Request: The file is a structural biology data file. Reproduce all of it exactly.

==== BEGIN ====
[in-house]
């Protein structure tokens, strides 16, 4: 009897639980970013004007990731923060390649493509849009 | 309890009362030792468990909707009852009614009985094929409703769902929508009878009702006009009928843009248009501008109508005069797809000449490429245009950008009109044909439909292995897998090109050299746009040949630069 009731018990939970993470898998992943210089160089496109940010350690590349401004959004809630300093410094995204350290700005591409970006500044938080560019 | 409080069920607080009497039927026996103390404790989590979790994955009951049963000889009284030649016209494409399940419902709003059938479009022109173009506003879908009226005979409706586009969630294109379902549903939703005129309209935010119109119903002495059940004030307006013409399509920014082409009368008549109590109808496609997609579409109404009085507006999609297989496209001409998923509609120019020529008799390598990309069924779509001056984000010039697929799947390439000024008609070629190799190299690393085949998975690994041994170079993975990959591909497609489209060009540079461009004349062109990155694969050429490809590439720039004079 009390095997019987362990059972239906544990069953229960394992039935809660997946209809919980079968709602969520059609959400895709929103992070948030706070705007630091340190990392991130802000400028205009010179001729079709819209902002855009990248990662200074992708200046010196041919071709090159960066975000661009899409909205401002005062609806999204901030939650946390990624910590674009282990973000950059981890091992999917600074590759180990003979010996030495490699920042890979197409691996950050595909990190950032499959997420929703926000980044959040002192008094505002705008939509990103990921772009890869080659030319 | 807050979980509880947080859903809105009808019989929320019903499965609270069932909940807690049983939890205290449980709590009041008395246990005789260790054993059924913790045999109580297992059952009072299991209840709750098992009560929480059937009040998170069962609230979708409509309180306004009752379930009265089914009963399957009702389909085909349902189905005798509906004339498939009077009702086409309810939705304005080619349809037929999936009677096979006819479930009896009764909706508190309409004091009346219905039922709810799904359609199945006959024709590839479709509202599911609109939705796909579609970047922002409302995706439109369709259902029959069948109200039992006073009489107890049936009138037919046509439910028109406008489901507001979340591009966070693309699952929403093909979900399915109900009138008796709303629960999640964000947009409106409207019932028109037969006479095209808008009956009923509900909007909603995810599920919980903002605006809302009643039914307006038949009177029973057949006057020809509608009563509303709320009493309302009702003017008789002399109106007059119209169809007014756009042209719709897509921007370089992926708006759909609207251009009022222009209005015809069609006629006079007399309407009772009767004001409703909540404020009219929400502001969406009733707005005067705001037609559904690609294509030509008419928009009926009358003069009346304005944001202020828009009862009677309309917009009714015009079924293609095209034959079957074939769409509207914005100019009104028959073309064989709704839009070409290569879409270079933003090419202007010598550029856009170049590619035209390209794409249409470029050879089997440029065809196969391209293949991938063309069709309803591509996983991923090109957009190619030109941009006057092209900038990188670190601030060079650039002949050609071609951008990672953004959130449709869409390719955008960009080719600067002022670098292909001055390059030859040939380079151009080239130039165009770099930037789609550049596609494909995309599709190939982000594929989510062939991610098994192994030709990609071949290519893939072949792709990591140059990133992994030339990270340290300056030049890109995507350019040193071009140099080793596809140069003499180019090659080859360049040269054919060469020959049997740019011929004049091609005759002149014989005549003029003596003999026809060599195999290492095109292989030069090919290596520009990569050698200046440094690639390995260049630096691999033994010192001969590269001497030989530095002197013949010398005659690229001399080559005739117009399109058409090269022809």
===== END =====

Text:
[in-house]
């Protein structure tokens, strides 16, 4: 009897639980970013004007990731923060390649493509849009 | 309890009362030792468990909707009852009614009985094929409703769902929508009878009702006009009928843009248009501008109508005069797809000449490429245009950008009109044909439909292995897998090109050299746009040949630069 009731018990939970993470898998992943210089160089496109940010350690590349401004959004809630300093410094995204350290700005591409970006500044938080560019 | 409080069920607080009497039927026996103390404790989590979790994955009951049963000889009284030649016209494409399940419902709003059938479009022109173009506003879908009226005979409706586009969630294109379902549903939703005129309209935010119109119903002495059940004030307006013409399509920014082409009368008549109590109808496609997609579409109404009085507006999609297989496209001409998923509609120019020529008799390598990309069924779509001056984000010039697929799947390439000024008609070629190799190299690393085949998975690994041994170079993975990959591909497609489209060009540079461009004349062109990155694969050429490809590439720039004079 009390095997019987362990059972239906544990069953229960394992039935809660997946209809919980079968709602969520059609959400895709929103992070948030706070705007630091340190990392991130802000400028205009010179001729079709819209902002855009990248990662200074992708200046010196041919071709090159960066975000661009899409909205401002005062609806999204901030939650946390990624910590674009282990973000950059981890091992999917600074590759180990003979010996030495490699920042890979197409691996950050595909990190950032499959997420929703926000980044959040002192008094505002705008939509990103990921772009890869080659030319 | 807050979980509880947080859903809105009808019989929320019903499965609270069932909940807690049983939890205290449980709590009041008395246990005789260790054993059924913790045999109580297992059952009072299991209840709750098992009560929480059937009040998170069962609230979708409509309180306004009752379930009265089914009963399957009702389909085909349902189905005798509906004339498939009077009702086409309810939705304005080619349809037929999936009677096979006819479930009896009764909706508190309409004091009346219905039922709810799904359609199945006959024709590839479709509202599911609109939705796909579609970047922002409302995706439109369709259902029959069948109200039992006073009489107890049936009138037919046509439910028109406008489901507001979340591009966070693309699952929403093909979900399915109900009138008796709303629960999640964000947009409106409207019932028109037969006479095209808008009956009923509900909007909603995810599920919980903002605006809302009643039914307006038949009177029973057949006057020809509608009563509303709320009493309302009702003017008789002399109106007059119209169809007014756009042209719709897509921007370089992926708006759909609207251009009022222009209005015809069609006629006079007399309407009772009767004001409703909540404020009219929400502001969406009733707005005067705001037609559904690609294509030509008419928009009926009358003069009346304005944001202020828009009862009677309309917009009714015009079924293609095209034959079957074939769409509207914005100019009104028959073309064989709704839009070409290569879409270079933003090419202007010598550029856009170049590619035209390209794409249409470029050879089997440029065809196969391209293949991938063309069709309803591509996983991923090109957009190619030109941009006057092209900038990188670190601030060079650039002949050609071609951008990672953004959130449709869409390719955008960009080719600067002022670098292909001055390059030859040939380079151009080239130039165009770099930037789609550049596609494909995309599709190939982000594929989510062939991610098994192994030709990609071949290519893939072949792709990591140059990133992994030339990270340290300056030049890109995507350019040193071009140099080793596809140069003499180019090659080859360049040269054919060469020959049997740019011929004049091609005759002149014989005549003029003596003999026809060599195999290492095109292989030069090919290596520009990569050698200046440094690639390995260049630096691999033994010192001969590269001497030989530095002197013949010398005659690229001399080559005739117009399109058409090269022809």